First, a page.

Filmmaker Michael Moore is someone who can also imagine a better society with women as rulers. Moore’s 2015 Where to Invade Next is about “how other countries around the world — with their happy workers, superior schools, humane prisons, healthy sexual attitudes and fully empowered women — are putting U.S. progress to shame,” noted Justin Chang, Variety.

Stephen Holden, New York Times: “Watching it made me feel like a deprived child with my nose pressed against the glass of a magical toy store in a faraway land. On one side is a happy, harmonious land of productive people. On the other is a world of misery, anxiety, war and greed.”

Guess which side is the U.S.—then watch the trailer:

**Allegations found online indicate Schaef may have exploited clients in various grievous ways. This post is not an endorsement of her practices, and I did not know her personally or professionally.

May 21

“The Quiet Girl” a Must-See: Thoughts and Spoilers

While I have nothing but praise for the award-worthy 2022 Irish film The Quiet Girl, set in the 1980’s, it feels unfair to reveal much about it to those who haven’t yet seen it—it’s just one of those kinds of movies. On the other hand, if, like me, you have already seen it and have wallowed in its meaningful poignancy, maybe you’d like to revisit what makes it so special and/or relatable.

IMDB: “In rural Ireland, a quiet, neglected girl is sent away from her dysfunctional family to live with relatives for the summer where she blossoms and learns what it is to be loved.”

Source Material

Based on the novella Foster by Claire Keegan.

The Main Character, Cáit (Catherine Clinch)

Nine years old. Jessica Kiang, Variety:

The easily overlooked kid in a household of scrappier siblings, she is first seen hiding in the fields while her frustrated mother, pregnant again, calls for her to come in. At school she’s miserable, rejected by her peers, and at home she’s mostly invisible, especially to her ne’er-do-well father (Michael Patric), who is too busy gambling to work much on the family farm, let alone to take much notice of this mousy little thing under his feet.

Michael Shelton, MS, LPC, Psychology Today, recommends The Quiet Girl for movie therapy and educational purposes. He highlights Cáit’s role as a “lost child” in a dysfunctional family. “Lost children are almost invisible in families, remain isolated, and rarely engage in any behavior that would attract attention, including complaining.”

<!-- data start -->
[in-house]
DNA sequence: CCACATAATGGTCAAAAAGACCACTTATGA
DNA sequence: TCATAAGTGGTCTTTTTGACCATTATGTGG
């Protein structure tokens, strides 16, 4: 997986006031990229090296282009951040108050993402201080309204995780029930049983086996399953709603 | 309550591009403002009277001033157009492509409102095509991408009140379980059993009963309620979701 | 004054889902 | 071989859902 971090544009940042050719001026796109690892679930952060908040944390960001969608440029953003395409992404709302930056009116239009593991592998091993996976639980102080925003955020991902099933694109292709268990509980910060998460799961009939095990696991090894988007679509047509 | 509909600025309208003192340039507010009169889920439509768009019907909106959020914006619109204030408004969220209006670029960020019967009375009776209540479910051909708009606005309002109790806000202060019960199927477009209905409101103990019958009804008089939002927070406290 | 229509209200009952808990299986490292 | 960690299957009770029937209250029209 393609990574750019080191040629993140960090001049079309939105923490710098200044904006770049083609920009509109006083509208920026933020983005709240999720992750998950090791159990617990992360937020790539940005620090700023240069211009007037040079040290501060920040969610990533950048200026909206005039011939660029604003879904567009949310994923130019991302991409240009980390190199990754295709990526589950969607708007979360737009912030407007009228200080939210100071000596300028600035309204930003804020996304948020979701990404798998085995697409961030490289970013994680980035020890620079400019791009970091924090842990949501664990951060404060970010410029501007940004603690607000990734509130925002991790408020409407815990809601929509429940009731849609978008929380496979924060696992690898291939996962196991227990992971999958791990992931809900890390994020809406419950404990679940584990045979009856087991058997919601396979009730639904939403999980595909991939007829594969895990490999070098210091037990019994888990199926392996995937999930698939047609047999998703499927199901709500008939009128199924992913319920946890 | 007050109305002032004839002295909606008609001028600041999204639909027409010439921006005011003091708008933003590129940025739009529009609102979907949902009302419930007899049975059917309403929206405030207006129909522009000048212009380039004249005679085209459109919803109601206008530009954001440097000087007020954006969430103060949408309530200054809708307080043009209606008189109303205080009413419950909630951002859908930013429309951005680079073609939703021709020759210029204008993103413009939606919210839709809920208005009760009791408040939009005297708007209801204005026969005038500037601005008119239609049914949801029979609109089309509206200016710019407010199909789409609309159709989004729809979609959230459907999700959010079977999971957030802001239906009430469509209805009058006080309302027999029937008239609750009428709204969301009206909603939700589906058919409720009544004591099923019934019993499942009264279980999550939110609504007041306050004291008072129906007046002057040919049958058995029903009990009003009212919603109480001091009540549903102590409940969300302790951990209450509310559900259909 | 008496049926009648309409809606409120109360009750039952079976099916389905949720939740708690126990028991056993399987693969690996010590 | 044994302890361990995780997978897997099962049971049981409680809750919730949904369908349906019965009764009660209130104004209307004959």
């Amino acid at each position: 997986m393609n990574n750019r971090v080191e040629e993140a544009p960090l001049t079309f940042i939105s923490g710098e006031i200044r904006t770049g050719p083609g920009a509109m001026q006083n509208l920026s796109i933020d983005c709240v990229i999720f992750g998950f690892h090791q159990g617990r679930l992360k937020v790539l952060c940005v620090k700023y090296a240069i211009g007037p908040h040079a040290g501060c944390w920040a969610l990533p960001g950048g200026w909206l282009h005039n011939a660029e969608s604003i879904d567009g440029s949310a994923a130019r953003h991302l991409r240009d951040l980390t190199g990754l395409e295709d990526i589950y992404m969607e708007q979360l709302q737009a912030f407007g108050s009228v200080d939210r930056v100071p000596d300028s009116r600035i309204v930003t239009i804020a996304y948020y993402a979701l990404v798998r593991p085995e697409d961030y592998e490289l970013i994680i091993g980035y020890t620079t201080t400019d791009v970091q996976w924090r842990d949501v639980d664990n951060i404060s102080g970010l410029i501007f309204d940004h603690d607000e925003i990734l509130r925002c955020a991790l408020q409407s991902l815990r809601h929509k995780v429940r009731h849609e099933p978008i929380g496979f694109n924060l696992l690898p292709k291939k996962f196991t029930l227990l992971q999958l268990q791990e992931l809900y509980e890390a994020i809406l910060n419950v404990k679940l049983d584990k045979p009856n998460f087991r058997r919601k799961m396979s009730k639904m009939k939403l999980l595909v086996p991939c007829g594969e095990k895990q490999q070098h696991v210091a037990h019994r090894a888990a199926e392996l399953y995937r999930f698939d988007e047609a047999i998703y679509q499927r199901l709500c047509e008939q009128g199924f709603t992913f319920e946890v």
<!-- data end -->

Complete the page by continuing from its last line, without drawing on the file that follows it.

The Main Plot

Jessica Kiang: “So when her mother’s wealthier cousin Eibhlín (Carrie Crowley) and her farmer husband Seán (Andrew Bennett) offer to take the girl off her parents’ hands for a summer, Cáit’s dad drives her the three hours to Waterford and deposits her with them, with something close to relief.”

Alberto Cox Délano, Pajiba: Eibhlin “joyfully [takes] up on the motherly role. Unlike in the novella, the husband…is much more reluctant to embrace Cáit, but he is slowly melted into a doting, if not effusive, papa bear. Cáit, in turn, begins to blossom and enjoy herself, for the first time. However, a melancholy hovers over the Kinsellas’ home, something which becomes very evident from Cáit’s first night there.”

Secrets Versus Omissions

It becomes clear that Cáit has believed that all families have secrets. (By the way, she also wets the bed. Two possible signs of sexual abuse, though this is never spelled out as such.) Eibhlin wants her to know there are no secrets in their home—secrets mean shame. We learn, however, of a significant omission.

Loss and Grief

The omission? Their beloved young son recently died. Cáit’s been wearing his clothes.

Finding (And Losing Again) One’s Voice

As she absorbs their love, Cáit eventually opens up with this couple. It’s sad for all three that she has to return home after the birth of her newest sibling. Eibhlin and Seán bring her there; inside that home Cáit instantly, again, clams up completely.

…And More On That Ending

The highly distressing ambiguity: Will Cáit stay home or will she be able to keep her new parent substitutes? (The ending I choose for her is the love and safety she deserves.)

The Quiet Girl  Makes Grown Men (And Women) Cry

David Fear, Rolling Stone:…one of the single most moving, heartfelt, and heartbreaking movies from any country in the last decade. That only sounds like hyperbole until you see it.”

Christopher Llewellyn Reed, FilmFestivalToday: “…I have found myself bursting into gentle tears at the most unexpected moments, the memory of its painful beauty still fresh.”

Nick Schager, The Daily Beast: “…a finale of such desperate love, distress, fear and acceptance that it earns every one of the many tears it elicits.”